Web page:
For those who want to learn about eccentric poets who changed the traditional form of poetry, look no further than William Blake.
When asked about Blake, Dr. Stuart Dischell, UNC-Greensboro English professor, said, “Had he lived in another historical era, he would have been burned at the stake or declared a prophet. Like Shakespeare and Chaucer, he was an enemy of sanctimony and hypocrisy.”
During Blake’s youth, he became enchanted with the Bible. At the age of 10, he began to excel in drawing because his parents enrolled him in drawing classes rather than school. Blake was taught how to read and write by his mother.
Most of Blake’s diction was self-imposed, instead of using widespread words at the time. This makes Blake’s poetry truer to heart and also makes it stand out. At an early age, Blake was taught how to engrave many artworks which he thought were inferior to his own works.
He would carry on engraving for an occupation while still writing poems and working on art at the same time. He used the engravings for illustrations and writings, a pioneer in the blending of visuals and poetry.
Blake’s contemporaries thought he was insane, as it is said that he could experience hallucinogenic visions related to biblical prophecies.
When asked if Blake was a prophet or madman, Dr. Anne Wallace, UNCG English professor, said, “I myself don’t know how to make that judgement. People in many times and places have found Blake’s visions of experience compelling and beautiful — that, I think, makes him an artist, which is what leads us to his work today.”
It is undeterminable whether or not Blake experienced hallucinations; however, his vividly descriptive poetry leaves room for interpretation. Among Blake’s prophecy poems, is the unconventional, “Jerusalem.”
In “Jerusalem,” Blake makes a prediction that London will eventually become the “new” Jerusalem. Blake’s contemporaries cite “Jerusalem” as a confirmation of insanity. He remained an outcast until the day he died.
As a result, Blake’s non-prophetic works became more critically acclaimed. These poems are known for intricate symbolism and skillful lines, complemented by visual aesthetics. The poet became posthumously venerated by future poets and scholars, but like many prominent poets, he was largely unknown for his time.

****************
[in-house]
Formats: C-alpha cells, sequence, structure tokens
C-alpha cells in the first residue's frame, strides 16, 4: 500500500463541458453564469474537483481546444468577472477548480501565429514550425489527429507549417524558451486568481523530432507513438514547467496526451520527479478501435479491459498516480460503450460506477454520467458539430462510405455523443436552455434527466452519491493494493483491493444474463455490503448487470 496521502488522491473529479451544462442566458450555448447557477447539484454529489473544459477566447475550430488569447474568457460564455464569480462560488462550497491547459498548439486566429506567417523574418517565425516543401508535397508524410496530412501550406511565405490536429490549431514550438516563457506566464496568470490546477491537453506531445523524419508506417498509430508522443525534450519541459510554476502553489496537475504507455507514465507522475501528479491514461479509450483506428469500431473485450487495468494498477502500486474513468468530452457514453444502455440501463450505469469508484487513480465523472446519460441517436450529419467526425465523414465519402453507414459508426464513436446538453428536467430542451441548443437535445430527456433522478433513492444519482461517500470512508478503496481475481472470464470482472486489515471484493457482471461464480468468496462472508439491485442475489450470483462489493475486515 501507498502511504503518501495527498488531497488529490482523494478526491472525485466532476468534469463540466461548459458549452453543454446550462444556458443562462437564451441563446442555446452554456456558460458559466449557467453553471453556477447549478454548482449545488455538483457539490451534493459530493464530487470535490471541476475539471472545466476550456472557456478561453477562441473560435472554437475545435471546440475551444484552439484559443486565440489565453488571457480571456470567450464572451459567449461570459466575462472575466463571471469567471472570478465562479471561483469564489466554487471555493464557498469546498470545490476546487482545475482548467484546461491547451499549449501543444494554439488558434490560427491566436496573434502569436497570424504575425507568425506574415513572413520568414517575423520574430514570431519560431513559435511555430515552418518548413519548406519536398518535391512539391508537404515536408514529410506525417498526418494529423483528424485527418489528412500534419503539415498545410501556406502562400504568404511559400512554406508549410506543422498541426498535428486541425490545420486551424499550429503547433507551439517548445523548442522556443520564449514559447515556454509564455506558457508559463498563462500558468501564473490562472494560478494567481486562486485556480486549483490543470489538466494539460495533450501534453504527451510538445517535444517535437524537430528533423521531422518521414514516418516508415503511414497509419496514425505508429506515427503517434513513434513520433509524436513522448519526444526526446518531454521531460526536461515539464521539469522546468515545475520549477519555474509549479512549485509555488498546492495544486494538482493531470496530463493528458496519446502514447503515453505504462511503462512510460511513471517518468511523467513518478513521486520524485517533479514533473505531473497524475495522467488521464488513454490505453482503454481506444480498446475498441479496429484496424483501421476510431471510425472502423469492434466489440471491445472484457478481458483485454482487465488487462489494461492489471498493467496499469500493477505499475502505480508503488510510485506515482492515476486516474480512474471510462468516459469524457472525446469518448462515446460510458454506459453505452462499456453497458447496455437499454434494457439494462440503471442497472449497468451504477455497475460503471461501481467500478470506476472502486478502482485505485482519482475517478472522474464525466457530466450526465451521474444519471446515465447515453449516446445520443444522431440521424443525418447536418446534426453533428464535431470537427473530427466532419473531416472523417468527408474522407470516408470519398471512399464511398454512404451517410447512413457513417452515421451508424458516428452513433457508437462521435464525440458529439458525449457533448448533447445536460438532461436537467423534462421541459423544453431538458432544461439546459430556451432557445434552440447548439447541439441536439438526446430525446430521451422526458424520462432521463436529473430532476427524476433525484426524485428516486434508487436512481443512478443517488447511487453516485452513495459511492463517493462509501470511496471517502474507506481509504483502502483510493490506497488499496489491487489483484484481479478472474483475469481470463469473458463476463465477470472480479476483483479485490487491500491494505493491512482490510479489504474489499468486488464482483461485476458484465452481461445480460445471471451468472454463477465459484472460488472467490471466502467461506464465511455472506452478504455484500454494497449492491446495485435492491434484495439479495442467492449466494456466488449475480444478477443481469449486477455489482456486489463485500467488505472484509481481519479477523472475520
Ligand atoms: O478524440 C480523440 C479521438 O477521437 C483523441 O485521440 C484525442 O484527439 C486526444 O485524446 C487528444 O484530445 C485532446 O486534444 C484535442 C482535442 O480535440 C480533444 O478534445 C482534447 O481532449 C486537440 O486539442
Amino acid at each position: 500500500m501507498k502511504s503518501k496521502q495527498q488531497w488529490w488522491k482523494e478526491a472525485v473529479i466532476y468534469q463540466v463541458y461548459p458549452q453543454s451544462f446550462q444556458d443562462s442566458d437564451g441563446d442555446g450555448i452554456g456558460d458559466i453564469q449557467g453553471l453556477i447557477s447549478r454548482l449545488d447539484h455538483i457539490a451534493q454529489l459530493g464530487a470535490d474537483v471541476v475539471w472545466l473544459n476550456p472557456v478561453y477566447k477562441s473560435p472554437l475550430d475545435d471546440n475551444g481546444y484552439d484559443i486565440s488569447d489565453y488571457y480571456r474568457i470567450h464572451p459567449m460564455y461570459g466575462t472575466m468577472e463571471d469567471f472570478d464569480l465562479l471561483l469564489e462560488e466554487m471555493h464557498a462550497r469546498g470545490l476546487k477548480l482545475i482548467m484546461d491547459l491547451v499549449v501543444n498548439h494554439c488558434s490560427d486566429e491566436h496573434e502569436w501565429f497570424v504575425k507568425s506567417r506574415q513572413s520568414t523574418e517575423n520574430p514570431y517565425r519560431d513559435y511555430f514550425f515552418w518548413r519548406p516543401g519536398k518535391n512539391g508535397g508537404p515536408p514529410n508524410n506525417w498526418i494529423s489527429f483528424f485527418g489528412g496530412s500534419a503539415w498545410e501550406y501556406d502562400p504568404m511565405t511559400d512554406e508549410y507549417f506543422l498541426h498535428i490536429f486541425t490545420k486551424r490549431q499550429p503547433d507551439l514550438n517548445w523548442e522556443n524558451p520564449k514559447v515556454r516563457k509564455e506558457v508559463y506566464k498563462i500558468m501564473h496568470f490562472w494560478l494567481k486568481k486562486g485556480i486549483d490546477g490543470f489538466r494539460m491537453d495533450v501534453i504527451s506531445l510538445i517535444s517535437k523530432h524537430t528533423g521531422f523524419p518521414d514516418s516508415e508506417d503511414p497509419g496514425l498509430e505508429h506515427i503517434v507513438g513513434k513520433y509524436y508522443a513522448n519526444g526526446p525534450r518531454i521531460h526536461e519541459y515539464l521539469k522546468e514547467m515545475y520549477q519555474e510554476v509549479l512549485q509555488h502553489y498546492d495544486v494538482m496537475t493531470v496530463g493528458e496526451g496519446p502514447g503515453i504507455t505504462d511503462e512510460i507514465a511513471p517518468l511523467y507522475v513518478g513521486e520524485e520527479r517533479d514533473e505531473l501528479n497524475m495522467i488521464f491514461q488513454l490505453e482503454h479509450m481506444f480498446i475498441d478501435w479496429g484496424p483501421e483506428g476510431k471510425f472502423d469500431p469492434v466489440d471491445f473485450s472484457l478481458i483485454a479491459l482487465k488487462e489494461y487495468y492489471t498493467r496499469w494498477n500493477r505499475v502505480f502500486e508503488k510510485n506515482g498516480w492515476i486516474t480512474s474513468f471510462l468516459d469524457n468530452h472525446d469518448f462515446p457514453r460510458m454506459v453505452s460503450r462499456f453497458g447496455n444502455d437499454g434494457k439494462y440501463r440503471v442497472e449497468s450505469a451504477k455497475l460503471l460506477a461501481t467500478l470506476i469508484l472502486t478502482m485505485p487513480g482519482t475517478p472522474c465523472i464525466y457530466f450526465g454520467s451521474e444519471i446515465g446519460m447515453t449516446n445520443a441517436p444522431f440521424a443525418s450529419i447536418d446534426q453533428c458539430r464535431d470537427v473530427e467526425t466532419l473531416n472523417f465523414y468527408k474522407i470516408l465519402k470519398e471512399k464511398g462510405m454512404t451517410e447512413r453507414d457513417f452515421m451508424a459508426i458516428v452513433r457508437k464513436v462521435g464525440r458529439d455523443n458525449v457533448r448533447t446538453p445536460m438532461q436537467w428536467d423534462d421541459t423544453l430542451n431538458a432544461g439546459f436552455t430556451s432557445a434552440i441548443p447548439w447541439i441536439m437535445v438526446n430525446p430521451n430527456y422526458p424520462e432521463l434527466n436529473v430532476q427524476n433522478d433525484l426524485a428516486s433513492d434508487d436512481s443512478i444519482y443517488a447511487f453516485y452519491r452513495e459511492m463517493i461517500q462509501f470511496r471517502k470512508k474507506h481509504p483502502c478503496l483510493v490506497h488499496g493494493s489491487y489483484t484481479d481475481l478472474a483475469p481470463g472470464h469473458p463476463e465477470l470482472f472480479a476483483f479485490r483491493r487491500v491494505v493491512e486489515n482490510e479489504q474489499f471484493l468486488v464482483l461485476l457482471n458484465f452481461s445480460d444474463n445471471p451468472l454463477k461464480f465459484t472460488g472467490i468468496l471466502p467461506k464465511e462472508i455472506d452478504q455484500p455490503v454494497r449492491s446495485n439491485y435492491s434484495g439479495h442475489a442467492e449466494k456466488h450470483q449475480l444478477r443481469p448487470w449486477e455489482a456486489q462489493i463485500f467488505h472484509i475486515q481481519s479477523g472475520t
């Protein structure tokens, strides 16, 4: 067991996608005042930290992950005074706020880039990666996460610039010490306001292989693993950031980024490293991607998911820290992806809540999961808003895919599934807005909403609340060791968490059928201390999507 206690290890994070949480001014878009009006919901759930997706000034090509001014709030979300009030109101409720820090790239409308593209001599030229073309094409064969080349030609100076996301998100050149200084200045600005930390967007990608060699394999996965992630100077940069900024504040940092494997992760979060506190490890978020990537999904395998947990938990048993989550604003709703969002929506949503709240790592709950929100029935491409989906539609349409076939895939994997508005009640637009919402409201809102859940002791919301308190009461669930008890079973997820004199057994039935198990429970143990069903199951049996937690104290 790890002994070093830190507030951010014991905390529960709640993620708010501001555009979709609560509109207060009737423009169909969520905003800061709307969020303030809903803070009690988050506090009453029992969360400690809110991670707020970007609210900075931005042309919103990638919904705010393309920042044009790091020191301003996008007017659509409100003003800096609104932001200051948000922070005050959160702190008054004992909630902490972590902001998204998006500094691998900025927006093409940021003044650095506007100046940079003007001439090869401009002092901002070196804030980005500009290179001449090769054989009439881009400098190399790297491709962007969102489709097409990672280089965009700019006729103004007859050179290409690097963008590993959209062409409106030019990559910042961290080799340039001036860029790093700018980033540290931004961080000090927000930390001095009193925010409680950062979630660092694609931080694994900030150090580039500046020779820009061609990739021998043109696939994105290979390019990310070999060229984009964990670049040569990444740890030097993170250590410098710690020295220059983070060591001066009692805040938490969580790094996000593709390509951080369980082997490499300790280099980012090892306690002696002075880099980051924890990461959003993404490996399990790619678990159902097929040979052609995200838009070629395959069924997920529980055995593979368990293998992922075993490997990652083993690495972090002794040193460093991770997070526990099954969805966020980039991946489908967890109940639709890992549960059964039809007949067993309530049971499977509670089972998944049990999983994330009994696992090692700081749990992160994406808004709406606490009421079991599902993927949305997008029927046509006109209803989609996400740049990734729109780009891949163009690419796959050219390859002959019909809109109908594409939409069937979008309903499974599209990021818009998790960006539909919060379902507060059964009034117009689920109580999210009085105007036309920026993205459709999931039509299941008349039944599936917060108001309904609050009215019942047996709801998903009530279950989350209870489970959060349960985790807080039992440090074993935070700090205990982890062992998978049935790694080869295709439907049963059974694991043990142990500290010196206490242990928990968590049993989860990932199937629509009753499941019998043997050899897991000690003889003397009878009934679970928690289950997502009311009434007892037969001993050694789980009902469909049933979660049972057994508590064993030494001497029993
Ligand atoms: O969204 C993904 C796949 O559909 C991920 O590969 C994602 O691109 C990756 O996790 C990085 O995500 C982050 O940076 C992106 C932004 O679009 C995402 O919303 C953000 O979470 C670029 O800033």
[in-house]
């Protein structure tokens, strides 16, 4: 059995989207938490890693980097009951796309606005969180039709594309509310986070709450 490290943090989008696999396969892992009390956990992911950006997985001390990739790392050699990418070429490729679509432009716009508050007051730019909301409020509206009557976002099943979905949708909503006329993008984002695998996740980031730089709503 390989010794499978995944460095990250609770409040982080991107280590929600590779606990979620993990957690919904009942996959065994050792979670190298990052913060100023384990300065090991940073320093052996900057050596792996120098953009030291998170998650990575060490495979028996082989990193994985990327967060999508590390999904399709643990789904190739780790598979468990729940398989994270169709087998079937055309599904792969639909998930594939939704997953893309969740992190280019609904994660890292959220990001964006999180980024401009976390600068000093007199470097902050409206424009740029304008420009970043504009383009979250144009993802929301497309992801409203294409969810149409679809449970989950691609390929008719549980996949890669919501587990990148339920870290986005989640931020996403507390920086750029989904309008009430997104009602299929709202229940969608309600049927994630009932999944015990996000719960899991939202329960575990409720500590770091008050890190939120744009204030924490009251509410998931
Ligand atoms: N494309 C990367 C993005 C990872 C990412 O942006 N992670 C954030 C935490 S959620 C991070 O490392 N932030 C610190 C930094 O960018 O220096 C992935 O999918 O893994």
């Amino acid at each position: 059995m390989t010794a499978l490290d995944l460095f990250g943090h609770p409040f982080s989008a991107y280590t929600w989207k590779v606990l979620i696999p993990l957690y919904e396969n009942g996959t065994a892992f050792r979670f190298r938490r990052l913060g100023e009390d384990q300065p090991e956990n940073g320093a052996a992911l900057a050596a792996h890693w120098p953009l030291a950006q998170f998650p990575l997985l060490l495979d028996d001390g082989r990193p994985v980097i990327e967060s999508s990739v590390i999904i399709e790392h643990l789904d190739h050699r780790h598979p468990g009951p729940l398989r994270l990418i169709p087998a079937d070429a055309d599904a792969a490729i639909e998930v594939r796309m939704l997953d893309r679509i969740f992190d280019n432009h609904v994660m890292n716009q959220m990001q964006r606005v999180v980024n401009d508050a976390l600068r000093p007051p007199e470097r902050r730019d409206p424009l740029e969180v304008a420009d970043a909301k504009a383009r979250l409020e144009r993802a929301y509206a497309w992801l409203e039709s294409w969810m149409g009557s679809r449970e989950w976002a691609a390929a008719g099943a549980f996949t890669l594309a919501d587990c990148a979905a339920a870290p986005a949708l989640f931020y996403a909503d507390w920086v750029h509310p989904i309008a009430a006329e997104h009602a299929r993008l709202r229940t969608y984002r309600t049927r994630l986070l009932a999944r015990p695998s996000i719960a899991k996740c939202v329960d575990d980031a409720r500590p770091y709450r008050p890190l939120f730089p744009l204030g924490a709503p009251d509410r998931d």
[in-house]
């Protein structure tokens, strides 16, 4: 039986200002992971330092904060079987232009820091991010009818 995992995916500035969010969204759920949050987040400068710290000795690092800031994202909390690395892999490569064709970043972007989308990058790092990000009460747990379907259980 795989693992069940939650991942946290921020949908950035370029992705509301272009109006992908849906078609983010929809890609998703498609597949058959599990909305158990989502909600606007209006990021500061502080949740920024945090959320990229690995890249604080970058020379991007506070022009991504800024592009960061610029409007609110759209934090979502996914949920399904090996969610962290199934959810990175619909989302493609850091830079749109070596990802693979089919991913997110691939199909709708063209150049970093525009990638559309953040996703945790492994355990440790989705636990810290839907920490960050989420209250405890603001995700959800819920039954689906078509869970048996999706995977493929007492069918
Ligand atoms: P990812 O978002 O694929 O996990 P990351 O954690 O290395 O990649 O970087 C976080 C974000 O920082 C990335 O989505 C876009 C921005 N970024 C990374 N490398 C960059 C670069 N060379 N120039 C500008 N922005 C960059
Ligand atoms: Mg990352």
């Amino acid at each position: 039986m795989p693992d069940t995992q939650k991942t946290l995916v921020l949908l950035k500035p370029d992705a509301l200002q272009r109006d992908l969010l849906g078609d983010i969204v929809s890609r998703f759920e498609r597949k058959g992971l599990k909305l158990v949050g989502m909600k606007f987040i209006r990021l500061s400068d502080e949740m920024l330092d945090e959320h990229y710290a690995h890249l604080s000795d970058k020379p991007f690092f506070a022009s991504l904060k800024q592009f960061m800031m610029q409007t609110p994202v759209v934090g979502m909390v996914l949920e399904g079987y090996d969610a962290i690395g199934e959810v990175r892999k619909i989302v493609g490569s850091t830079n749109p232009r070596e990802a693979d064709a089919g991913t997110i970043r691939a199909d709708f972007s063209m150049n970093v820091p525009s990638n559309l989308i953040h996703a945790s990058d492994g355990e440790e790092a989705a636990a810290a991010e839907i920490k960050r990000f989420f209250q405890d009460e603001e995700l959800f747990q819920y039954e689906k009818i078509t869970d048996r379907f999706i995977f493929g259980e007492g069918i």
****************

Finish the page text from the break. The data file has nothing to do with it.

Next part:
In “The Marriage of Heaven and Hell,” Blake displays his unique style and vivid imagery, “Once meek, and in a perilous path, The just man kept his course along The vale of death.” This is signature Blake — a symbolic and unconventional outlook on a widespread idea.
Blake loved to be deceptive in his work. In “The Songs of Innocence and Experience,” readers must decide if the poem has intellectual subtext, or is as outwardly innocent and juvenile as it initially appears. This ambiguity is exactly what Blake wanted.
Blake, yet again, disguises hidden messages in an innocent tone in “The Piper.” Blake opens with a child in a cloud, this child could represent innocence, but also Jesus Christ.
“Pipe a song about a lamb:
So I piped with merry cheer.”
Blake then pipes a song to the child.
“Piper, sit thee down and write
In a book that all may read—”
Blake is told to convert his song to literature and he does. This sing-song biblical poetry is speculated by historians to also be linked to his religious hallucinations. Blake, it is believed, wrote poetry because God “called” for him to do so.
However, Blake’s religious undertones were considered rebellious for his time. “The Tyger,” for example, was radical in that it questions the nature of whether or not God is inherently good.
“Tyger Tyger, burning bright,
In the forests of the night;
What immortal hand or eye,
Could frame thy fearful symmetry?”
While not an obvious metaphor for most, that is Blake’s intent. He strives for ambiguity, and wants readers to struggle to initially understand his works.
The ambiguity of “The Tyger” served the purpose of protection. If understandable to the masses, Blake could have been expelled from England.
Today, much of his originally rebellious poetry is lost in the perception that it is too dry and metaphysical. While Blake may not be as popular as other poets from his time, modern poets can still look to him for creative inspiration in their works.